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There was WannaCry - now new global ransomware attack causes chaos

Posted 695 days ago | 27.06.17

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There was WannaCry - now new global ransomware attack causes chaos

Companies across the globe are reporting that they have been struck by a major ransomware cyber-attack.

British advertising agency WPP is among those to say its IT systems have been disrupted as a consequence.

Ukrainian firms, including the state power company and Kiev's main airport were among the first to report issues.

The Chernobyl nuclear power plant has also had to monitor radiation levels manually after its Windows-based sensors were shut down.

Experts suggest the malware is taking advantage of the same weaknesses used by the Wannacry attack last month.

"It appears to be a variant of a piece of ransomware that emerged last year," said computer scientist Prof Alan Woodward.It was updated earlier in 2017 by the criminals when certain aspects were defeated. The ransomware was called Petya and the updated version Petrwrap."

Andrei Barysevich, a spokesman for security firm Recorded Future, told the BBC that it had seen the malware for sale on many forums over the last 12 months.

"It only costs $28 (£22) on the forums," he said. "But we are not sure if they used the latest version or a new variant of it.

Mr Barysevich said the attacks would not stop because cyber-thieves found them too lucrative.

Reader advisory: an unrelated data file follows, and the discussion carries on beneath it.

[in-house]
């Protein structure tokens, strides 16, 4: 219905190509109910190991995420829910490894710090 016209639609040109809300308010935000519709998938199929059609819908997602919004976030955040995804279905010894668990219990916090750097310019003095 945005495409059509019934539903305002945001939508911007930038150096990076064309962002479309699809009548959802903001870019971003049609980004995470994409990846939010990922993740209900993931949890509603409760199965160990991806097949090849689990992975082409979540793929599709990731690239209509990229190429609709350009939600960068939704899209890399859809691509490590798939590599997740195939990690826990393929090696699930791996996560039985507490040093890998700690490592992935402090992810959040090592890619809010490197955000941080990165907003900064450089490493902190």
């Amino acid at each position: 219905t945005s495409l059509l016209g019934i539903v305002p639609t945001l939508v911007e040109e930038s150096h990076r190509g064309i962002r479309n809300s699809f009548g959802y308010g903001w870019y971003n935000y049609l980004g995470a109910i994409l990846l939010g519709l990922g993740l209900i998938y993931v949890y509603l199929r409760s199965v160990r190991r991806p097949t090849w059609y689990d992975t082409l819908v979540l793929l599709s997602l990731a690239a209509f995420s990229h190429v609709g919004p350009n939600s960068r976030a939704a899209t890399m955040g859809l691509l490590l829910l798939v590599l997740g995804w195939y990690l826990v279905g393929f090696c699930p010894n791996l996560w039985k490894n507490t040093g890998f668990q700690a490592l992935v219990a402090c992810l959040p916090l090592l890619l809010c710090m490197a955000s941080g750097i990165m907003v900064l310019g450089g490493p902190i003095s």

"A South Korean hosting firm just paid $1m to get their data back and that's a huge incentive," he said. "It's the biggest incentive you could offer to a cyber-criminal."

A bitcoin wallet associated with the outbreak has received several payments since the outbreak began. The wallet currently holds 1.5 bitcoins - equivalent to $3,500.

Others reporting problems include the Ukrainian central bank, the aircraft manufacturer Antonov, and two postal services.

Russian oil producer Rosneft and Danish shipping company Maersk also say they face disruption, including its offices in the UK and Ireland.

"We can confirm that Maersk IT systems are down across multiple sites and business units due to a cyber-attack," the Copenhagen-headquartered firm said via Twitter.

"We continue to assess the situation. The safety of our employees, our operations and customers' business is our top priority."

 Those being caught out were also industrial firms that often struggled to apply software patches quickly.

"These organisations typically have a challenge patching all of their machines because so many systems cannot have down time," he said. "Airports also have this challenge."

Copies of the virus have been submitted to online testing systems that check if security software, particularly

   http://www.bbc.co.uk/news/technology-40416611



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